Comics : Spider-Man (Vol. 2) #8
This review was first published on: 18 Sep 2016.
Miles has been called to meet Tony Stark at the Triskelion, but he’s been intercepted by Jessica Jones and Luke Cage. Jones was recently tasked with following Miles as a private investigator, and she’s learned a bit about him.
Spider-Man (Vol. 2) #8
Nov 2016 : SM Title
Miles is shocked to see Jessica Jones and Luke Cage standing in front of him, but he is even more shocked when Jessica calls him by his real name. Miles tries to deny his secret identity, but Jessica is having nothing of it. Jessica and Luke state that they are there as a “professional courtesy,” and Miles expresses his discomfort regarding their sudden appearance. Jessica admits that she was hired to follow him around, and she tells Miles how quickly she learned of his dual identity. Miles inquires as to who asked her to investigate him, but Jessica forces Miles to keep quiet about this meeting before admitting anything. Miles agrees, and Jessica reveals that Miles’ grandmother hired her. Miles is understandably angry at this, but Jessica and Luke reassure him that they are only looking out for him. They instruct him to try and take better care of his secret, and Miles swings away a little bit more at ease .
When Miles arrives at the Triskelion, he finds that he is one of many heroes that has been called to assemble. Stark and Carol Danvers brief everyone on the mission they are asking everyone to volunteer for, detailing the situation with Dr. Banner and the Hulk. Miles agrees to go along with confidence that everything will be fine, but he is proven wrong when Dr. Banner is subsequently impaled with one of Hawkeye’s arrows (See Civil War II #3). After witnessing this, Miles decides to side with Stark, along with his friends Nova (Sam Alexander) and Ms. Marvel (Kamala Khan). On the jet home, Tony Stark is consoled by Steve Rogers over Banner’s demise, and all are left shaken by what they have just witnessed.
I find this issue to be very similar to its predecessor in terms of quality. It’s not a terrible comic by any means, and it has its genuinely strong moments, but it takes a noticeable hit by having to fulfill tie-in obligations.
Starting off on a bright note, I really love the conversation between Jessica, Luke, and Miles that takes up the first half of the issue. Jessica's method of dealing with Miles and his family drama is absolutely in-character for her, as is Miles' reaction for him respectively. It's a nice way to bring some progression to Miles' personal stories, and it's also a good way for him to interact with other members of the superhuman community. Seeing Miles and Jessica, two polar opposite characters, play off of each other is a fun time because they have an interesting dynamic. My favorite moment is when Jessica refuses to go along with Miles denying his identity. My only criticism of this scene is that it feels like Luke Cage has a little too much humor, but that could be just me. I'm not very familiar with his comic counterpart.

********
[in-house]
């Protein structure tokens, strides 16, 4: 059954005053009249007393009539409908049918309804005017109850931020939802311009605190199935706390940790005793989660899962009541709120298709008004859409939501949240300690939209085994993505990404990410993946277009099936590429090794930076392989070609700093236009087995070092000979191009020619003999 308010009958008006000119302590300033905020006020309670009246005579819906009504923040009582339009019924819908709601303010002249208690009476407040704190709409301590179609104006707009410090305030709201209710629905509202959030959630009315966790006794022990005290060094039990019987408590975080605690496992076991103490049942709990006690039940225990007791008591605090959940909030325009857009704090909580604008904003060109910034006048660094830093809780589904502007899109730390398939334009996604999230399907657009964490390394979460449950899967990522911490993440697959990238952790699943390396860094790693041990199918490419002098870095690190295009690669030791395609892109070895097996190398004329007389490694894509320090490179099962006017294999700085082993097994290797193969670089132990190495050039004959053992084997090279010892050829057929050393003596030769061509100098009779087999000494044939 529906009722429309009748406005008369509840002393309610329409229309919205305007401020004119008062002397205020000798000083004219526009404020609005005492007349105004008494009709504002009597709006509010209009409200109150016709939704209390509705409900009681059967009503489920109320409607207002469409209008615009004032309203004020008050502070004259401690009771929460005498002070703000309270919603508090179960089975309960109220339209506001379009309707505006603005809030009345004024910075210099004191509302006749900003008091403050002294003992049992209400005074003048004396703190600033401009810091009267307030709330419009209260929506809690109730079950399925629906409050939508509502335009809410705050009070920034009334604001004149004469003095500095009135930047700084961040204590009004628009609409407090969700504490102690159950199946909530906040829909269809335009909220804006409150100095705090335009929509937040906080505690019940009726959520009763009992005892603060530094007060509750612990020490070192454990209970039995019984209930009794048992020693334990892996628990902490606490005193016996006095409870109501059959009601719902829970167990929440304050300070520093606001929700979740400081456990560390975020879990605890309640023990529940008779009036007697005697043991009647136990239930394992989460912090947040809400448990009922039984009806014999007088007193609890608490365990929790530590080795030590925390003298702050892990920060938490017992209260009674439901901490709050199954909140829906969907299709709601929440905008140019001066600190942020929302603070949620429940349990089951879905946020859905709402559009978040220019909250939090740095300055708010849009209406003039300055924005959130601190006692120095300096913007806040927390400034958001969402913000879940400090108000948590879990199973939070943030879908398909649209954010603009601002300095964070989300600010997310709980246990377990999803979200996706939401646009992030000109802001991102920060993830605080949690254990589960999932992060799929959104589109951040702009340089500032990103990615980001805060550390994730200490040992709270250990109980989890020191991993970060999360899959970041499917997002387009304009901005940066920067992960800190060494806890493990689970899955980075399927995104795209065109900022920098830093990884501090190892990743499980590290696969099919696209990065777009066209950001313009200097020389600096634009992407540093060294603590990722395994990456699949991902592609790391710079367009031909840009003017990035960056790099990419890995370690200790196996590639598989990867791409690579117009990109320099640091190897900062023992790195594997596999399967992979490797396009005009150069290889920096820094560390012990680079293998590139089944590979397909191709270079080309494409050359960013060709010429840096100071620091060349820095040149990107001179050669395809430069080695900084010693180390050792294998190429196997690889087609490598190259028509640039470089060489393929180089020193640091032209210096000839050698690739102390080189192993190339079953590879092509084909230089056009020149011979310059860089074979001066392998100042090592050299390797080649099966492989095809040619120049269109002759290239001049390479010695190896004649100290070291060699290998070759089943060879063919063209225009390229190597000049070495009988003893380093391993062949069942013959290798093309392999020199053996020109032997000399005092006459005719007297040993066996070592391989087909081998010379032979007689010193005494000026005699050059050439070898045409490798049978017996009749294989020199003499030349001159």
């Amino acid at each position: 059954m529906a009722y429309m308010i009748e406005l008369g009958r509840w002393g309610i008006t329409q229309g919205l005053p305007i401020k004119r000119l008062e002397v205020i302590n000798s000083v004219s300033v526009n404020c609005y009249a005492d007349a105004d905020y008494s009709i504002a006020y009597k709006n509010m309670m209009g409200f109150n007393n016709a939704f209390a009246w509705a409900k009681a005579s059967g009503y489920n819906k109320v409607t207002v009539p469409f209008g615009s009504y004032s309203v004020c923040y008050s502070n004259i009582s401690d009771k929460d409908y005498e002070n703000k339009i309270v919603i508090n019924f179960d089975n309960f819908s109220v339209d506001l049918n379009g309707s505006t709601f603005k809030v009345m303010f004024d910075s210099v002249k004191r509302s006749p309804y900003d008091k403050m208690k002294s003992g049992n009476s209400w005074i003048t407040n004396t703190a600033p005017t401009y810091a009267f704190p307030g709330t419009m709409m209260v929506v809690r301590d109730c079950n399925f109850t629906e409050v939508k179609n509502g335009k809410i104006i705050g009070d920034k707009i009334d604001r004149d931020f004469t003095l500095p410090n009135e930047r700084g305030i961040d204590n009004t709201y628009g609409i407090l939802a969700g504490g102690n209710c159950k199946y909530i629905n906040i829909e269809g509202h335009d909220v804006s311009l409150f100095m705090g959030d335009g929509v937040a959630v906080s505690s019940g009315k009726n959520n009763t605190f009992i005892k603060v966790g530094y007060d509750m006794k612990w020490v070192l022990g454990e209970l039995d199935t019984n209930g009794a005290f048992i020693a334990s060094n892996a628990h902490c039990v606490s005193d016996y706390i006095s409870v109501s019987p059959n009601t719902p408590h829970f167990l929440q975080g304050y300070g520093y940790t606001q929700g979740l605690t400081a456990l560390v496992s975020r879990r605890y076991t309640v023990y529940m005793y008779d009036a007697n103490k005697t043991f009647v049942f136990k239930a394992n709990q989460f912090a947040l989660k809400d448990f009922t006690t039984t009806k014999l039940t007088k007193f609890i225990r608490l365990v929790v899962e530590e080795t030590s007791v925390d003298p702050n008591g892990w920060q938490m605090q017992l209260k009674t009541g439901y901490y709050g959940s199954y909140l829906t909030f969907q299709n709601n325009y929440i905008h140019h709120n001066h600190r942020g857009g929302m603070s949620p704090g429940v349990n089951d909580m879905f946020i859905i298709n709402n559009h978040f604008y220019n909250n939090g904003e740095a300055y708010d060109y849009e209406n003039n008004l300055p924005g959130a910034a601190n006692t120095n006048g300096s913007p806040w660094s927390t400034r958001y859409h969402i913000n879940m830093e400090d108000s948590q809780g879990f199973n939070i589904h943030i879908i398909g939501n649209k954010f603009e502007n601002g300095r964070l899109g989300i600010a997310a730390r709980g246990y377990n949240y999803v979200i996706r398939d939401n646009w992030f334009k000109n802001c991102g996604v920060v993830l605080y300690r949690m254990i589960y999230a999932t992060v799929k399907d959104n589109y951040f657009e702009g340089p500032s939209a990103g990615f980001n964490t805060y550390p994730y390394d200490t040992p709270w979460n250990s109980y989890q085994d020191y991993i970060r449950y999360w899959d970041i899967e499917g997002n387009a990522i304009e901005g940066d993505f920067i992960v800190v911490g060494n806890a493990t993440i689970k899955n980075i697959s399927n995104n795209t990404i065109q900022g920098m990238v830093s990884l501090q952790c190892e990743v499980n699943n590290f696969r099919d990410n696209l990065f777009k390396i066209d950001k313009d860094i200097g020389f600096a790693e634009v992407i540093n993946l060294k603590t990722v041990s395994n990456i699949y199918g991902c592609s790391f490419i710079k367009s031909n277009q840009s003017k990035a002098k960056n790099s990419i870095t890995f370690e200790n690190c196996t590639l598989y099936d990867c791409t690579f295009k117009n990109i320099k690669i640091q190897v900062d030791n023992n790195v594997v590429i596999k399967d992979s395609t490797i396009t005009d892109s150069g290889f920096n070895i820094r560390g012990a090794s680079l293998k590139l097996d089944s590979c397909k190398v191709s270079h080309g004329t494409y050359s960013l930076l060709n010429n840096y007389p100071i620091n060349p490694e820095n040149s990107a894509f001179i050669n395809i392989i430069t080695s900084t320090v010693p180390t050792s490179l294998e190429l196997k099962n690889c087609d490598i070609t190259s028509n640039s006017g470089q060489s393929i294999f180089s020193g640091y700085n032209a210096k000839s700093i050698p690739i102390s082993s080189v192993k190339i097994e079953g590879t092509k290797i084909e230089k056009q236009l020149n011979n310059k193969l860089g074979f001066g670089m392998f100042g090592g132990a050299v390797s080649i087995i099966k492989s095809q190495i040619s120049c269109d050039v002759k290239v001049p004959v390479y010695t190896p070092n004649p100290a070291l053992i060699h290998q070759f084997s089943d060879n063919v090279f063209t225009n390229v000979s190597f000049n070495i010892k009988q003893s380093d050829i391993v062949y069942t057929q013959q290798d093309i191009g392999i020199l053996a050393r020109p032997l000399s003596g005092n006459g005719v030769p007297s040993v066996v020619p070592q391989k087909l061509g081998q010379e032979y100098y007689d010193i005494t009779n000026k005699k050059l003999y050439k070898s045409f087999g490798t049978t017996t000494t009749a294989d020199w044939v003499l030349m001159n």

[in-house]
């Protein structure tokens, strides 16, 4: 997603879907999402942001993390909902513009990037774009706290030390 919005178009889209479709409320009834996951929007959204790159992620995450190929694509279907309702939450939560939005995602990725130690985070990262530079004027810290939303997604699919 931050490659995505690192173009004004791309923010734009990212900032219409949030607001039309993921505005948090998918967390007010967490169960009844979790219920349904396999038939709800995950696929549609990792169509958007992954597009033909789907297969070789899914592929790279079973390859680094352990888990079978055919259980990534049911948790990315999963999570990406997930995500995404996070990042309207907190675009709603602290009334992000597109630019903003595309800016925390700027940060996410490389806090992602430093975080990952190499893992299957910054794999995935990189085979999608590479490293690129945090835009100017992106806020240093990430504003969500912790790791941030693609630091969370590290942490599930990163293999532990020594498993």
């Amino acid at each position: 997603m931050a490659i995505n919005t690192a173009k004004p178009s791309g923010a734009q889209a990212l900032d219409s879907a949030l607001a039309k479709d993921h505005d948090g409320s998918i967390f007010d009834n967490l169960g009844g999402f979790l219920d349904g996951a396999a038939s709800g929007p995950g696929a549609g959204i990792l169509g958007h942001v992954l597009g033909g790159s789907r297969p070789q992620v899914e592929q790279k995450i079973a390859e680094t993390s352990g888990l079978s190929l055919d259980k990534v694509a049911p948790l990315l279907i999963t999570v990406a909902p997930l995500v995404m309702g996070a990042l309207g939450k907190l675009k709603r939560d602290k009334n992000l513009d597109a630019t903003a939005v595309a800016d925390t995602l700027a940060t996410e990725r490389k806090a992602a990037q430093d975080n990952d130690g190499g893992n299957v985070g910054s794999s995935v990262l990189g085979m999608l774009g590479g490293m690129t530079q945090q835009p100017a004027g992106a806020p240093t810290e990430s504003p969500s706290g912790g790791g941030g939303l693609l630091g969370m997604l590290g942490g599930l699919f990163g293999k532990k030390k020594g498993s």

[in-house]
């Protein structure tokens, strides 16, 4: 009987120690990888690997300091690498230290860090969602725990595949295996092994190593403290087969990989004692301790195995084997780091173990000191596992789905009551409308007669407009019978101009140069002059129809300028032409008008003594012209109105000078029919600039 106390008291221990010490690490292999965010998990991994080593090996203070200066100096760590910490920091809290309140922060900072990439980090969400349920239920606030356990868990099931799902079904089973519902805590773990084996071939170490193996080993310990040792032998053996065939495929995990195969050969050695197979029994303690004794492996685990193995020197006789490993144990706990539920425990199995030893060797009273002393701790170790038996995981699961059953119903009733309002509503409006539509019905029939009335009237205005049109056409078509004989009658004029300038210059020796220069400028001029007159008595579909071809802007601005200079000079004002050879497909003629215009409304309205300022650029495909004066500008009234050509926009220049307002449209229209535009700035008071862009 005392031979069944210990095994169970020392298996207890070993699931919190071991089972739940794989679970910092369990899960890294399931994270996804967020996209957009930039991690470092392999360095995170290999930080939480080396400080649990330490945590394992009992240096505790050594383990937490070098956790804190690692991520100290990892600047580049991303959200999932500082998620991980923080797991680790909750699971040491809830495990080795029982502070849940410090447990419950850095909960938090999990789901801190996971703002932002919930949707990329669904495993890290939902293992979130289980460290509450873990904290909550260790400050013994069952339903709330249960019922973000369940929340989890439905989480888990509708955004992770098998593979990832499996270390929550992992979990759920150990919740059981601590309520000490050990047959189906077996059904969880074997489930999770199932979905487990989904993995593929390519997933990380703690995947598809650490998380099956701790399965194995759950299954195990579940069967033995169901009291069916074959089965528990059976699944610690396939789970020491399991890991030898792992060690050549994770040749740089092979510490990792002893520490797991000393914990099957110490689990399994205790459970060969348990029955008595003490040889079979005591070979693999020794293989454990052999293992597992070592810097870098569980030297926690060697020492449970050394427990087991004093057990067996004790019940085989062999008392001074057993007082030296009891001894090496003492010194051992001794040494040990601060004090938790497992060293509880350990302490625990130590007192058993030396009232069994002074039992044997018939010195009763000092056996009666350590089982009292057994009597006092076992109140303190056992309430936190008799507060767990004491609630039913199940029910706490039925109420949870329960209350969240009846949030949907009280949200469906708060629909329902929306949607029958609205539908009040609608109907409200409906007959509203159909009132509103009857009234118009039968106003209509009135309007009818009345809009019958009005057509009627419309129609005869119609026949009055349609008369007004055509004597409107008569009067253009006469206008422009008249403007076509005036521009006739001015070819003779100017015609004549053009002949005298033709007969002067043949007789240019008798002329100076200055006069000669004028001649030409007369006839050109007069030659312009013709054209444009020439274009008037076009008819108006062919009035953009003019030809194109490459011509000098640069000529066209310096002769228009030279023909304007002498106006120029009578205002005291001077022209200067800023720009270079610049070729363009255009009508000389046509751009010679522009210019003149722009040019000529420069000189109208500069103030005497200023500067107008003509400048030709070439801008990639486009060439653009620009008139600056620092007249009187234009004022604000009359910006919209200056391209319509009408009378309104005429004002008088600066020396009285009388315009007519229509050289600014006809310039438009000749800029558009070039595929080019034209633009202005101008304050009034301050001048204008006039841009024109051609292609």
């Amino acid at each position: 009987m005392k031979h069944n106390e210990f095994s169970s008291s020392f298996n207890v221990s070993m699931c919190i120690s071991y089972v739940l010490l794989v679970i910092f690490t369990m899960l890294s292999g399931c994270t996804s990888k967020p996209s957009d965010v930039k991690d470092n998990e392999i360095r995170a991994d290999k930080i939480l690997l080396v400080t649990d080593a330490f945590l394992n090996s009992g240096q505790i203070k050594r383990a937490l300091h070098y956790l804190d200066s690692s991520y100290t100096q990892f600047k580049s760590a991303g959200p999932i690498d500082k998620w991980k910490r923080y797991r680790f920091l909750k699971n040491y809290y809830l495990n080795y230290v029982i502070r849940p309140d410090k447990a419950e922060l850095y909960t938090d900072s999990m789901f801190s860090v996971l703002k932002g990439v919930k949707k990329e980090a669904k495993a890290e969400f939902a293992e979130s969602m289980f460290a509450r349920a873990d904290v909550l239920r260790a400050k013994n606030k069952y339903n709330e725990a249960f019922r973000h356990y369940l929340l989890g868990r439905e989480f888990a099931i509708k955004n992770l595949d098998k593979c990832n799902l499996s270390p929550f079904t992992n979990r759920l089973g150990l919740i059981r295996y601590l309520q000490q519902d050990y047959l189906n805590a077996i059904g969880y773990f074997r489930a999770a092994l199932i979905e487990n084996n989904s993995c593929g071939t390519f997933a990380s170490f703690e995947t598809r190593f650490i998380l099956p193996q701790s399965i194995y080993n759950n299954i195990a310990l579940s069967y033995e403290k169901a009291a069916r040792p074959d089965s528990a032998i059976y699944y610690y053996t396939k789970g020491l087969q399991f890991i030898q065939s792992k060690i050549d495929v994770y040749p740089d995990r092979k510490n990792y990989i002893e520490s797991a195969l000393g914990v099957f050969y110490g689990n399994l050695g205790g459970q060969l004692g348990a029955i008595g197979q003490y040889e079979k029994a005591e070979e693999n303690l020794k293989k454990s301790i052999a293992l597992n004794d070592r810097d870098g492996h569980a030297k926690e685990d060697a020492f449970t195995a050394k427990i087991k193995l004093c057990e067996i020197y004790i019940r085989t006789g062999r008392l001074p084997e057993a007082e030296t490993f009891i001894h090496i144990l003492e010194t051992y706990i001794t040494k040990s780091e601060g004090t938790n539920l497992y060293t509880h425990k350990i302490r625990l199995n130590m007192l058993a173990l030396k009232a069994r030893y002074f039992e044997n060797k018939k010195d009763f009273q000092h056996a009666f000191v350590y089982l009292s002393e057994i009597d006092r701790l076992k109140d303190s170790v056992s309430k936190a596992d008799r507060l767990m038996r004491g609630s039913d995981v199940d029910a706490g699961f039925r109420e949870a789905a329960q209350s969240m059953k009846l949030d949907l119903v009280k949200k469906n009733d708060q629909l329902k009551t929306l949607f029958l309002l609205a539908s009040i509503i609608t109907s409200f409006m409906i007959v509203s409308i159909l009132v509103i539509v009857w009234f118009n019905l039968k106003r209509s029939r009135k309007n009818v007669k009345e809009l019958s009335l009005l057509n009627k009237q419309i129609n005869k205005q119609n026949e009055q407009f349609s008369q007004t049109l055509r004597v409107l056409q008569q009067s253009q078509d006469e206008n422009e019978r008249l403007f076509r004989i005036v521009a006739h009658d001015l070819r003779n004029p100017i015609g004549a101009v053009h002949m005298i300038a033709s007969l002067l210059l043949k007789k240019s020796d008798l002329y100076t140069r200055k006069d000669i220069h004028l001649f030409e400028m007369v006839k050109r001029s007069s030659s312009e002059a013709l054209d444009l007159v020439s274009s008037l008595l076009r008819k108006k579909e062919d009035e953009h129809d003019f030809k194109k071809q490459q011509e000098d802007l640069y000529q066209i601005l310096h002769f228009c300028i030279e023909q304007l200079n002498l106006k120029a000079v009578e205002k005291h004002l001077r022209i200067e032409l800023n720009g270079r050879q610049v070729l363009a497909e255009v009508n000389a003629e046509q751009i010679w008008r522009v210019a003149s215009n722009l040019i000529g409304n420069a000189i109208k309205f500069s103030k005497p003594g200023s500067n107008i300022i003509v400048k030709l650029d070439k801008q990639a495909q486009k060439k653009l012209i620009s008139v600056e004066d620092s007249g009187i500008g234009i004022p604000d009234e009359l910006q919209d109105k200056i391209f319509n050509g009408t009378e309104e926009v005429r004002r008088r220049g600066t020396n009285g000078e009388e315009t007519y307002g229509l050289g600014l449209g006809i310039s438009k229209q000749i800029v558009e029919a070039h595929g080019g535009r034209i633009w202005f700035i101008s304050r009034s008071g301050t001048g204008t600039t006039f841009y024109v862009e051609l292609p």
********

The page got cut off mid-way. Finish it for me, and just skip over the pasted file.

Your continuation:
Just as a little bit of a side note, I love the moment when Miles uses Nova as a way to water-ski. I don't know why, but the image of them doing that just makes me laugh very hard.
Conversely to the positive remarks I have given above, the second half of this issue is problematic for me. That is mainly because it becomes a completely different book. It no longer feels like a Miles Morales title, and it feels like an issue of Civil War II. It's not that what is written here is necessarily bad, but it's just out of place. This belongs in the main event title, not in the Miles Morales book. Heck, you could even put it in the Iron Man book, because Bendis also happens to be writing that. Why did he stick this big emotional moment here instead of somewhere else? Miles lost the spotlight for the entire ending of the book, and it's just odd.
Lastly, Leon and Gracia deliver high-quality artwork once again.
This is yet another very mixed issue. The first half is very strong with the Jessica/Luke/Miles interaction and plot progression, while the second half belongs in another title altogether. I'd say that the two just about cancel each other out, giving this a pretty solid "middle of the road" mark.